Traditional Medicine & Systems Biology, MIT

Workshop Leaders

Dr. V. A. Shiva Ayyadurai, Ph.D.

Lecturer, M.I.T. Department of Biological Engineering

Founder, International Center for Integrative Systems

Dr. Andrew Ahn, M.D.,MPH

Beth Israel Deaconess Medical Center

Dr. C. Forbes Dewey, Jr., Ph.D., FEng.

Professor, M.I.T. Department of Biological Engineering

Professor, M.I.T. Department of Mechanical Engineering

Dr. Sen Song, Ph.D.

Professor, Tsinghua University, China

Workshop Motivation

The purpose of this workshop is two fold: to provide an intensive background of Traditional Systems of Medicines (TSM) e.g. Siddha, Ayurveda, Traditional Chinese Medicine, etc. and Modern Systems Biology, and to review in depth the concrete problems and opportunities in pursuing convergent research across both of these systems. The International Center for Integrative Systems develops research programs, curriculum and events to explore the integration of Traditional Medicines Systems with Modern Systems Biology. This workshop represents a condensed curriculum of the Center’s course, offered in a 13-week period. For thousands of years, traditional systems of medicine have employed modalities such as herbs, movement, sound, meditation, and other therapeutic approaches. These traditional systems have been developed across many cultures: Indian, Chinese, Native American, Korean, African, to name a few. Thousands of individual treatments exist across all of these systems, whose benefits have been reported. The public in the United States alone has begun adopting nutraceuticals (herbs and vitamins) and alternative and complementary therapies (yoga, massage, acupuncture, meditation, etc.). Currently, it is estimated that Americans spend $60 Billion annually, which is growing at 30% per year. While the growth of the use of these therapies is significant, from a modern and Western perspective, the biological principles and molecular and cellular mechanisms underlying these modalities are not well understood. Recognizing this, National Institutes of Health (NIH) Office of Dietary Supplements and National Center for Complementary and Alternative Medicine (NCCAM) now supports basic and clinical research programs to verify health claims and to determine the molecular and cellular mechanistic basis of these modalities. This workshop will offer attendees the opportunity to: 1) acquire a deeper understanding of the nature of these traditional systems of medicine (TSM) and 2) understand the modern biological engineering approaches being now employed to investigate the molecular and cellular mechanisms of these modalities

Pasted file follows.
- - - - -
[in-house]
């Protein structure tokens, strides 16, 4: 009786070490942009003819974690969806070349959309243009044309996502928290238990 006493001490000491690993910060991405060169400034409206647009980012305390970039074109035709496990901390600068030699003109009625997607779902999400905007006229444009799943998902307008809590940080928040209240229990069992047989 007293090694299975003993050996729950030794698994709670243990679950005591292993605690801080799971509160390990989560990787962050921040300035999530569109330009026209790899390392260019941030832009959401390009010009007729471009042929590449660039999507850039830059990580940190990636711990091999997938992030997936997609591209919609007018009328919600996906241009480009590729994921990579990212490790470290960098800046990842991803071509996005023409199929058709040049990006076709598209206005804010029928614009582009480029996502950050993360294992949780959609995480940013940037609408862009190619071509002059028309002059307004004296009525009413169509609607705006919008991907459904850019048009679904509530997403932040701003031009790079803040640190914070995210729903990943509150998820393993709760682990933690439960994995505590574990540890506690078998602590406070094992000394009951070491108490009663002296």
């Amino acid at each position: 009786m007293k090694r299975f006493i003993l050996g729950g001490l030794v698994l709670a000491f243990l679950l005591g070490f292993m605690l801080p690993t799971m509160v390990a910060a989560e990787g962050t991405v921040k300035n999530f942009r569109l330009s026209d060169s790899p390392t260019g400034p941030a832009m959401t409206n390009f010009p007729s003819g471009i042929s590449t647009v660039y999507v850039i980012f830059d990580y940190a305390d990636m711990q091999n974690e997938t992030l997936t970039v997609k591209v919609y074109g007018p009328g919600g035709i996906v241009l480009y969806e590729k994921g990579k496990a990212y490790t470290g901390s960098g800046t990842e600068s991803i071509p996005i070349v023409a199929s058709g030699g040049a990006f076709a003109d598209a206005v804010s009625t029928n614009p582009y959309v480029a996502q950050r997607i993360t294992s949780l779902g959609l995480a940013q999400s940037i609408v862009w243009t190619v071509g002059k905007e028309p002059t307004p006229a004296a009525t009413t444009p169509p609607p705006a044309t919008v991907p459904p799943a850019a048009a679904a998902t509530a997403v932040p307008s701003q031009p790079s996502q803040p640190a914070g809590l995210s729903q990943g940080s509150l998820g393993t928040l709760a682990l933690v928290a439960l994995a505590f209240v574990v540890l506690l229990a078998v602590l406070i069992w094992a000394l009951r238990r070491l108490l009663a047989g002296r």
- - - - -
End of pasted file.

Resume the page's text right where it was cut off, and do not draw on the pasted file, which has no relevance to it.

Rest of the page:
CHI-ICIS Conference  

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